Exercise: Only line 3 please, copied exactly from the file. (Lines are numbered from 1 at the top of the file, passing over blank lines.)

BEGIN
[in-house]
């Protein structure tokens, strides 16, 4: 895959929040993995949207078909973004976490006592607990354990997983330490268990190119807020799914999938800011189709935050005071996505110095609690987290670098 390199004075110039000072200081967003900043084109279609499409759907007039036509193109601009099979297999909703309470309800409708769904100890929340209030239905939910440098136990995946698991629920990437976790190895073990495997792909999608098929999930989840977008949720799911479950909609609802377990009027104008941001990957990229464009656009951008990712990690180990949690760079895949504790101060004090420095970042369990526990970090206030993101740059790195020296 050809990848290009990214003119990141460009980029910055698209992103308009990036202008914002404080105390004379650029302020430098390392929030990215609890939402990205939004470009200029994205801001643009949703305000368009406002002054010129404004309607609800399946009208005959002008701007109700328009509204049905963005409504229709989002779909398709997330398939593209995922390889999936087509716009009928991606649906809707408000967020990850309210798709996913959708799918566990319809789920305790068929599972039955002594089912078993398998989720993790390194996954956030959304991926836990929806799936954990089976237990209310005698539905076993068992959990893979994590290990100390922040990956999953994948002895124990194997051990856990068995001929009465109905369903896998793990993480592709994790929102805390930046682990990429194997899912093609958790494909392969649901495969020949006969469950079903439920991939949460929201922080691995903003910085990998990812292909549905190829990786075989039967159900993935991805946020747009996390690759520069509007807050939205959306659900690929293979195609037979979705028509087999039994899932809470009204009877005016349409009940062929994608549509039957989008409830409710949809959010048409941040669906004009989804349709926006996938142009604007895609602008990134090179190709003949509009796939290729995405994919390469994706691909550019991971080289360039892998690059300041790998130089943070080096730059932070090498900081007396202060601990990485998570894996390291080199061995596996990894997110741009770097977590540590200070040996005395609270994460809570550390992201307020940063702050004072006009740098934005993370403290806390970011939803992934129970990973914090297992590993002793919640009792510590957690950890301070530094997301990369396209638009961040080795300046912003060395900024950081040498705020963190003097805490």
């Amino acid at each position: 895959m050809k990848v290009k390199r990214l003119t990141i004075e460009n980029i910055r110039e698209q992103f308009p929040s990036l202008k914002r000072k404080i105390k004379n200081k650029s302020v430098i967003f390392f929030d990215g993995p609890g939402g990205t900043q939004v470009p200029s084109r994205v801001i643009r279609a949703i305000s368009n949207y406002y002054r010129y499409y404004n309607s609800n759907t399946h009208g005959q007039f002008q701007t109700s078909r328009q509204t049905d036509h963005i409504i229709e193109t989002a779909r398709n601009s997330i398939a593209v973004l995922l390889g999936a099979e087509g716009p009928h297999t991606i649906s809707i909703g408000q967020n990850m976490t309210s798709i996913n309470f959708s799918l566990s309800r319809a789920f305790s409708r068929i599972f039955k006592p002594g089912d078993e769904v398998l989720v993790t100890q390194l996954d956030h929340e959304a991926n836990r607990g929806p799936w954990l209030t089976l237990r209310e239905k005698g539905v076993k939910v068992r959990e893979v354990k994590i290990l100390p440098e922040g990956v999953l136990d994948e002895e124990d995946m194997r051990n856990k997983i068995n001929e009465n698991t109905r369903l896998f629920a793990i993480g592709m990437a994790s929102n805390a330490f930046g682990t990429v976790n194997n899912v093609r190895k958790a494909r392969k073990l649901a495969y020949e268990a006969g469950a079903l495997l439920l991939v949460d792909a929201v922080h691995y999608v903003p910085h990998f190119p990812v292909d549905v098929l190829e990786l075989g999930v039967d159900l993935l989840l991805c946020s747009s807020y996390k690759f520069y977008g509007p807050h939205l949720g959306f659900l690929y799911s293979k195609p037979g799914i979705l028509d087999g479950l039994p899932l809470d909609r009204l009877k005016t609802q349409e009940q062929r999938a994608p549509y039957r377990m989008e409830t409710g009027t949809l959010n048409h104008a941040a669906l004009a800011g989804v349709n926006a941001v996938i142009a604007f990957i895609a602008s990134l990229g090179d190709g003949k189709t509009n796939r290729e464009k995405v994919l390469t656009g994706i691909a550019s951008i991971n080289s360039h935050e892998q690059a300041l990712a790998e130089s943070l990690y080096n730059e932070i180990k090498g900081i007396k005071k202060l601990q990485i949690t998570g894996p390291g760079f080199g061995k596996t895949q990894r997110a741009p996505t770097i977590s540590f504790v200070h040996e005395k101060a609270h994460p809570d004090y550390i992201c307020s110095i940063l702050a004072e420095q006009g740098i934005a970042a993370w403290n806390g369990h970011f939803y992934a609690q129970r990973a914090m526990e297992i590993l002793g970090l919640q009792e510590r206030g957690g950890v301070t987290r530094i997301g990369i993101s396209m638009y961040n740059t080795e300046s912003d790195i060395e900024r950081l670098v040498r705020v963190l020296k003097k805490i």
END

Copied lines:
């Amino acid at each position: 895959m050809k990848v290009k390199r990214l003119t990141i004075e460009n980029i910055r110039e698209q992103f308009p929040s990036l202008k914002r000072k404080i105390k004379n200081k650029s302020v430098i967003f390392f929030d990215g993995p609890g939402g990205t900043q939004v470009p200029s084109r994205v801001i643009r279609a949703i305000s368009n949207y406002y002054r010129y499409y404004n309607s609800n759907t399946h009208g005959q007039f002008q701007t109700s078909r328009q509204t049905d036509h963005i409504i229709e193109t989002a779909r398709n601009s997330i398939a593209v973004l995922l390889g999936a099979e087509g716009p009928h297999t991606i649906s809707i909703g408000q967020n990850m976490t309210s798709i996913n309470f959708s799918l566990s309800r319809a789920f305790s409708r068929i599972f039955k006592p002594g089912d078993e769904v398998l989720v993790t100890q390194l996954d956030h929340e959304a991926n836990r607990g929806p799936w954990l209030t089976l237990r209310e239905k005698g539905v076993k939910v068992r959990e893979v354990k994590i290990l100390p440098e922040g990956v999953l136990d994948e002895e124990d995946m194997r051990n856990k997983i068995n001929e009465n698991t109905r369903l896998f629920a793990i993480g592709m990437a994790s929102n805390a330490f930046g682990t990429v976790n194997n899912v093609r190895k958790a494909r392969k073990l649901a495969y020949e268990a006969g469950a079903l495997l439920l991939v949460d792909a929201v922080h691995y999608v903003p910085h990998f190119p990812v292909d549905v098929l190829e990786l075989g999930v039967d159900l993935l989840l991805c946020s747009s807020y996390k690759f520069y977008g509007p807050h939205l949720g959306f659900l690929y799911s293979k195609p037979g799914i979705l028509d087999g479950l039994p899932l809470d909609r009204l009877k005016t609802q349409e009940q062929r999938a994608p549509y039957r377990m989008e409830t409710g009027t949809l959010n048409h104008a941040a669906l004009a800011g989804v349709n926006a941001v996938i142009a604007f990957i895609a602008s990134l990229g090179d190709g003949k189709t509009n796939r290729e464009k995405v994919l390469t656009g994706i691909a550019s951008i991971n080289s360039h935050e892998q690059a300041l990712a790998e130089s943070l990690y080096n730059e932070i180990k090498g900081i007396k005071k202060l601990q990485i949690t998570g894996p390291g760079f080199g061995k596996t895949q990894r997110a741009p996505t770097i977590s540590f504790v200070h040996e005395k101060a609270h994460p809570d004090y550390i992201c307020s110095i940063l702050a004072e420095q006009g740098i934005a970042a993370w403290n806390g369990h970011f939803y992934a609690q129970r990973a914090m526990e297992i590993l002793g970090l919640q009792e510590r206030g957690g950890v301070t987290r530094i997301g990369i993101s396209m638009y961040n740059t080795e300046s912003d790195i060395e900024r950081l670098v040498r705020v963190l020296k003097k805490i």